- IT |
SynopsisThe biggest solar storm since records began hits the earth causing power surges and blackouts. A far greater storm rages within the soul of Regina, a morose and lonely spinster dubbed “Fraulein”, after a mysterious visitor around sixty years old, lost and childlike, passes the gates of her hotel that has been closed for years. What was supposed to be a shortlived one night “clash”, soon turns out to be a turbulant and surprising coexistence.
Year of production
Director of photography
Fräulein is the story of an unwanted encounter - and therefore a “collision”- between two closed-off, lonely people, who overcome their initial mistrust and learn, progressively, to accept, and then because of this, to help, one another. The film is essentially a ‘coming-of-age’ story, but the people doing the growing up are not a pair of kids, but two people that we would consider adults. There is serious drama at its heart, but the plot essentially unfolds in a positive way, and it is because of this that I feel the need to employ a specific tone of comedy in the film, one that is lighthearted and profound, funny and dramatic at the same time. I had in mind films like “Secret and Lies” by Mike Leigh or “Harold and Maude” by Hal Ashby which are neither completely comic, nor dramatic, but instead continually oscillate between the two registers, mirroring the same oscillation between the comic and tragic that we experience in relation to our own lives. The wintery setting is essential for this type of plot, because allows me to play with the idea of Regina’s ‘frigid’ state on a metaphorical level, followed by her progressive ‘melting’ and holding out the possibility that she may also ‘blossom’. The snow, the cold, the icy lake are featured throughout the film, and at the same time, they can be seen as temporary states of transition that lead the way for the coming of spring. The town comes to occupy a progressively more important role in the story because it brings Walter and Regina closer, and reflects the development of the two protagonists. I would like to involve the town’s inhabitants in the crowd scenes and the two languages (Italian and German) spoken in this place will also play an important role in the film. Telling a story in a small place on a border will certainly be a challenging task, but one that will also have special value, since it will be possible to create a film that is both universal and unique at the same time.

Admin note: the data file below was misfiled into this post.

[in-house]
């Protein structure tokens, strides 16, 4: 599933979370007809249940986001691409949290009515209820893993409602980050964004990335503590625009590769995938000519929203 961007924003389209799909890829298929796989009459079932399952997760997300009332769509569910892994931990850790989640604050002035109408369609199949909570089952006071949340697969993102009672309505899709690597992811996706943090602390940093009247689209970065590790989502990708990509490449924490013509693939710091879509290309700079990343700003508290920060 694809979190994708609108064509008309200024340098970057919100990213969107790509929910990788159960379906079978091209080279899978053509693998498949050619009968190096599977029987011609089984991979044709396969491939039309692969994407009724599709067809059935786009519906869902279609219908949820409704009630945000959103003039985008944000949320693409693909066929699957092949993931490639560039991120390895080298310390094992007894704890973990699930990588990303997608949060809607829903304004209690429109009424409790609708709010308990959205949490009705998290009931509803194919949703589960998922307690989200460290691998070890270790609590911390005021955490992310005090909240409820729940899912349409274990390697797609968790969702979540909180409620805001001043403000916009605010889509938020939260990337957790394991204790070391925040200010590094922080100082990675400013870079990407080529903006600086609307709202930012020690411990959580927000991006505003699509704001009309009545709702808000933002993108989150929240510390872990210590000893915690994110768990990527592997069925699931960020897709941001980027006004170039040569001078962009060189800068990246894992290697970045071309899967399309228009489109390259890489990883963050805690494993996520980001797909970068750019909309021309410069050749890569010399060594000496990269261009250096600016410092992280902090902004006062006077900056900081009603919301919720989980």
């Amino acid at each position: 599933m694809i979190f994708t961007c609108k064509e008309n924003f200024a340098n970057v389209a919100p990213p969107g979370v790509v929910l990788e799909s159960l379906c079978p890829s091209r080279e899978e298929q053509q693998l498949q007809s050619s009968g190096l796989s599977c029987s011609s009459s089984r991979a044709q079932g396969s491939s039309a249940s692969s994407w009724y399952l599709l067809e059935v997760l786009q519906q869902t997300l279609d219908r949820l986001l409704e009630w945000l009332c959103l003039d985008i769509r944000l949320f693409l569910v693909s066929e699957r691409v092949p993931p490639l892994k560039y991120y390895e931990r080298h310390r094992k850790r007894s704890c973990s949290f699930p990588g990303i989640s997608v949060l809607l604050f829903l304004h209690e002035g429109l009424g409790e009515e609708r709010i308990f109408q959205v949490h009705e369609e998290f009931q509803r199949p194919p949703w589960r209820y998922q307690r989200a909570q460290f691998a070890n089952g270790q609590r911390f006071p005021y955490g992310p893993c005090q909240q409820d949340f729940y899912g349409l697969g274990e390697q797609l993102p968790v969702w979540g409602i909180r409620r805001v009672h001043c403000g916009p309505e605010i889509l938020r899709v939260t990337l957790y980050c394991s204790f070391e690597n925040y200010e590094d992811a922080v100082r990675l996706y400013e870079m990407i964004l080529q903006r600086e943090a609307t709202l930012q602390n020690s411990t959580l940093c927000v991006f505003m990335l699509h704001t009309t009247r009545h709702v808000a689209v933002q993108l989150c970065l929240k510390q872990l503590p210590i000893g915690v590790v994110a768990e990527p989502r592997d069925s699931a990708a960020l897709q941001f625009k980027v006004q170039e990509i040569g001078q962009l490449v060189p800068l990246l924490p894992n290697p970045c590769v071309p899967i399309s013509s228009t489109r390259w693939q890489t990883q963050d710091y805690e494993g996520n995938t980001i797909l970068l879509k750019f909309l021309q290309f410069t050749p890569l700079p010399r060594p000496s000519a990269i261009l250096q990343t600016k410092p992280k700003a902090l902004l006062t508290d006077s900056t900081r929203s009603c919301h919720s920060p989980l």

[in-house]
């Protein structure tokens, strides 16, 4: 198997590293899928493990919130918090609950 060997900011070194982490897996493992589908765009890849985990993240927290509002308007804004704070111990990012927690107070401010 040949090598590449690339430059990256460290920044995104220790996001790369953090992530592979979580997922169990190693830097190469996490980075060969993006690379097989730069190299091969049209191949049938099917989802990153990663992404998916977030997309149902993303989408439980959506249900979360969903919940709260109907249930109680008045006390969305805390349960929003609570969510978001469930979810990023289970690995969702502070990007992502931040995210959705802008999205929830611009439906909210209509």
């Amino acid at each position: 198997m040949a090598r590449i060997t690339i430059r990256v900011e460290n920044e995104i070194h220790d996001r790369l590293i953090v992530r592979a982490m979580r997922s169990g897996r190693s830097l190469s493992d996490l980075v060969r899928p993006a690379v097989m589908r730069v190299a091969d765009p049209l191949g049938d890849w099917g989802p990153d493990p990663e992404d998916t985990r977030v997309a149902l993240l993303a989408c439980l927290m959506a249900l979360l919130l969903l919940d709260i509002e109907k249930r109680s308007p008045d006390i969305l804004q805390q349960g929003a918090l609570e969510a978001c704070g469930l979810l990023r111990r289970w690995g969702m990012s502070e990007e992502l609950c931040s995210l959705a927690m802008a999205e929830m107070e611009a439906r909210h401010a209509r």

Born in Ascoli Piceno in 1982. From 2004 to 2007 she attended the Bolzano “ZeLIG – school of documentary, television and new media”, from which she graduated with a degree in production and directing.
VALENTINA POSTIKA WAITING TO LEAVE 2009 (73’)
• Solinas Award for Best Cinema Documentary 2008
• Best Italian Documentary Turin Film Festival 2009
• Nominated for the David di Donatello Best feature length documentary 2010
THE KEYS TO PARADISE 2007 (49’)
• Special Mention Visioni Italiane 2008
• Istanbul International Film Festival 2008
• Pärnu International Documentary and Anthropology Film Festival 2008, Estonia
DUST 2006 (29’)
• Special Mention, International Film Festival Corto in Bra, Piedmont, 2006
• Special Mention, International Film Festival Periferia Immaginaria, Naples, 2006
• Special Mention, Film in competition IFF Etiudia&Anima, Krakow, Poland, 2006
CastFräulein LUCIA MASCINO
Walter CHRISTIAN DE SICA
Hanna THERESE HAEMER
Nina IRINA WRONA
Postino MAX MAZZOTTA
Max ANDREA GERMANI